Susan Schoenfeld, JD, is a Senior Legal Editor for BLR’s human resources and employment law publications. Ms. Schoenfeld has practiced in the area of employment litigation and counseling, covering topics such as disability discrimination, wrongful discharge, and sexual harassment. She provided training and counseling to corporate clients and litigated cases before the U.S. Court of Appeals, state court, and at the U.S. Department of Labor. Prior to private practice, Ms. Schoenfeld was an attorney with the Civil Rights Division at the U.S. Department of Labor (DOL) in Washington, D.C., where she advised federal agencies, drafted regulations, conducted inspector training courses, and litigated cases for DOL. Ms. Schoenfeld received her undergraduate degree, cum laude, with honors, from Union College, and her law degree from the National Law Center at George Washington University.
Interview: Susan was quoted in a NBCNews.com article on the topic of the reasons why nonvoters don't make it to the polls on Election Day.
Video: Watch Susan's recent video on FMLA recertification requests.
Few contractors had time to stand still this past year and consider the many changes to affirmative action. The steady wave of changes kept most contractors scrambling to keep up. So, we thought we’d provide a list of the key changes to affirmative action in 2014, as well as what we think 2015 will bring.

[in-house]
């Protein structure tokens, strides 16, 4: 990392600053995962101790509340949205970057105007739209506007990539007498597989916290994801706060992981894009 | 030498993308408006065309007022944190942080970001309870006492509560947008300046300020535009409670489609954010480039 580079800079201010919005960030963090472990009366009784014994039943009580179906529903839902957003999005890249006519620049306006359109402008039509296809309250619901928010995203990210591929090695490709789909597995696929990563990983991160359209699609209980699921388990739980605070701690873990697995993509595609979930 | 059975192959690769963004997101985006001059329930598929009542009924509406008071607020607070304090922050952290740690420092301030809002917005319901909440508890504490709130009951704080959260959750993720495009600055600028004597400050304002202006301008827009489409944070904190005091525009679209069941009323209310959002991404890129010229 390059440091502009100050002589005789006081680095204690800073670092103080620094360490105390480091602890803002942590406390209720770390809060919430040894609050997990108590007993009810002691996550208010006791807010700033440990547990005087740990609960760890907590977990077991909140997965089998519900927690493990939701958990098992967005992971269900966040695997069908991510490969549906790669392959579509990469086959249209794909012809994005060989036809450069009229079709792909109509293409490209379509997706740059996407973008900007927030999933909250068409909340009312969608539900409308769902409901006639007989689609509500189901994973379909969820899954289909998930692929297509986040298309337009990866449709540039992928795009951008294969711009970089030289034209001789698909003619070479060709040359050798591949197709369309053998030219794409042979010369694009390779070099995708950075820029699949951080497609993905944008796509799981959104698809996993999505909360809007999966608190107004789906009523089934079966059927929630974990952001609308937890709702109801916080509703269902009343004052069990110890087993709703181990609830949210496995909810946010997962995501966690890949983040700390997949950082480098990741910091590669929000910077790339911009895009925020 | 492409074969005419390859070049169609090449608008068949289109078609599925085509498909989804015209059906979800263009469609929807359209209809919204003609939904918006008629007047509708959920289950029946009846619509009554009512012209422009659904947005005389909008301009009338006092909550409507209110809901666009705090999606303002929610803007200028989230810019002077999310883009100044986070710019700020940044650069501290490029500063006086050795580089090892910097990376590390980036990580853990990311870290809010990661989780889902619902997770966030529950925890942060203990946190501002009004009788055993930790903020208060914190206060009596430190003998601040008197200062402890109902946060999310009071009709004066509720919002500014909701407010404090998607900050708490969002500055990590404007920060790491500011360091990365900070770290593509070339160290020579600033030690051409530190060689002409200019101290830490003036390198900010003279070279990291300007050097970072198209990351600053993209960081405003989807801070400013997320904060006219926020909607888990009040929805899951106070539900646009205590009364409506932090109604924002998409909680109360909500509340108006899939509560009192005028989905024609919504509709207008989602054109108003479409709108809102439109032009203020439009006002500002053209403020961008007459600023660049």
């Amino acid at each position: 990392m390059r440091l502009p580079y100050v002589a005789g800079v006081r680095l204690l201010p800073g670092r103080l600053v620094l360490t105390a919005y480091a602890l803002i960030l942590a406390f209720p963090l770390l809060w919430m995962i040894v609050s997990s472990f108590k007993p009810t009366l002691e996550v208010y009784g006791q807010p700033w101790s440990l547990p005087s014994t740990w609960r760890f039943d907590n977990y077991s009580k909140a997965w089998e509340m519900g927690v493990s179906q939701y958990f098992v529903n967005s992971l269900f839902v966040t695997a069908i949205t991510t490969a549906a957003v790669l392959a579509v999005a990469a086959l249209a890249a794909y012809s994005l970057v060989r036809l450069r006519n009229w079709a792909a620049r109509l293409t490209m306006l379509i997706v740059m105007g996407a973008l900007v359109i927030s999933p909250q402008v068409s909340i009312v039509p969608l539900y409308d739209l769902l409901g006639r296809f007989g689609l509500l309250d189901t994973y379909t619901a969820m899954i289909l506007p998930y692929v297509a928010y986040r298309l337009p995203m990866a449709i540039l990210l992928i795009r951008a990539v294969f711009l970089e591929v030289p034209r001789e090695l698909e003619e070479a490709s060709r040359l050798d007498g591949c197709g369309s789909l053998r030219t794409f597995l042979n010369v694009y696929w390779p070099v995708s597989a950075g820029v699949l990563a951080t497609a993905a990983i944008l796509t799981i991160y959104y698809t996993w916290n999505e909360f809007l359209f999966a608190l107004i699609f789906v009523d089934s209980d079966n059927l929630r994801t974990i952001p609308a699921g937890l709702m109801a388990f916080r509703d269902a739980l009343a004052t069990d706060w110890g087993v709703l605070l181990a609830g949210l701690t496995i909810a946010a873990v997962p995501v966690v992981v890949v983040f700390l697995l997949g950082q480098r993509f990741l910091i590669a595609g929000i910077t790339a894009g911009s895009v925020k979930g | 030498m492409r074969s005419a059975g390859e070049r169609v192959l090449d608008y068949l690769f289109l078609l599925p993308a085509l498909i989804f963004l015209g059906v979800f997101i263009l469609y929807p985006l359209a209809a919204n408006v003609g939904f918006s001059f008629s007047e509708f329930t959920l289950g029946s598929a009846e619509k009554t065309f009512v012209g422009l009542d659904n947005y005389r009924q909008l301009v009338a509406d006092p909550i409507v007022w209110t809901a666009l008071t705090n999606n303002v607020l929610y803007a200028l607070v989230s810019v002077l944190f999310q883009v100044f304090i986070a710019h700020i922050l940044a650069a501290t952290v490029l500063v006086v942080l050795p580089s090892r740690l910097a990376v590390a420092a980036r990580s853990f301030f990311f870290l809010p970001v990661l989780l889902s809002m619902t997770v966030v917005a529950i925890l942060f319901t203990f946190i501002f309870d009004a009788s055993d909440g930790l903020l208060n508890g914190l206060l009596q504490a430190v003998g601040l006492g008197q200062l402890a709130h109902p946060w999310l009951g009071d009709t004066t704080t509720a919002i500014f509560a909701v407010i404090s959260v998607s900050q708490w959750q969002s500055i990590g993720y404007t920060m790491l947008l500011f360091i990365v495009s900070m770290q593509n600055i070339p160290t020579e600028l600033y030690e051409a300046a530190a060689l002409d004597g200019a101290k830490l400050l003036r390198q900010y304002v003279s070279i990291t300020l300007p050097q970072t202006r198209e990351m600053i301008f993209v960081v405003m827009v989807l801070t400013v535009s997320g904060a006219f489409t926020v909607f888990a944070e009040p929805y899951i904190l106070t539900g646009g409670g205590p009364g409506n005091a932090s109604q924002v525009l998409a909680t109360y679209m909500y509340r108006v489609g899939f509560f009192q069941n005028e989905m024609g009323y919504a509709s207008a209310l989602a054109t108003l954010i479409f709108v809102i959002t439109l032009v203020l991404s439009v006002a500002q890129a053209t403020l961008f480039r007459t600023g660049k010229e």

On December 9, 2014, the OFCCP published a final rule implementing Executive Order 13672, which extended sexual orientation and gender identity protections to employees and applicants in the federal contracting workplace.
It’s official, the OFCCP’s new scheduling letter and itemized listing for affirmative action plan compliance evaluations are in effect. The new requirements change the way in which federal contractors must respond to OFCCP’s notice of an impending review of their affirmative action plans by government officials.
What can an employer do when political discussions overflow into the workplace. Political speech can cause workplace conflict between employees. As a result, employers may be forced to address the issue of political speech head on. But they need to be aware of several considerations, including free speech and union rights. In this video BLR Senior Legal Editor Susan Schoenfeld provides do's and don'ts for managing political speech in the workplace.
Get Your FREE HR Management Special Report. Download Any One Of These FREE Special Reports, Instantly!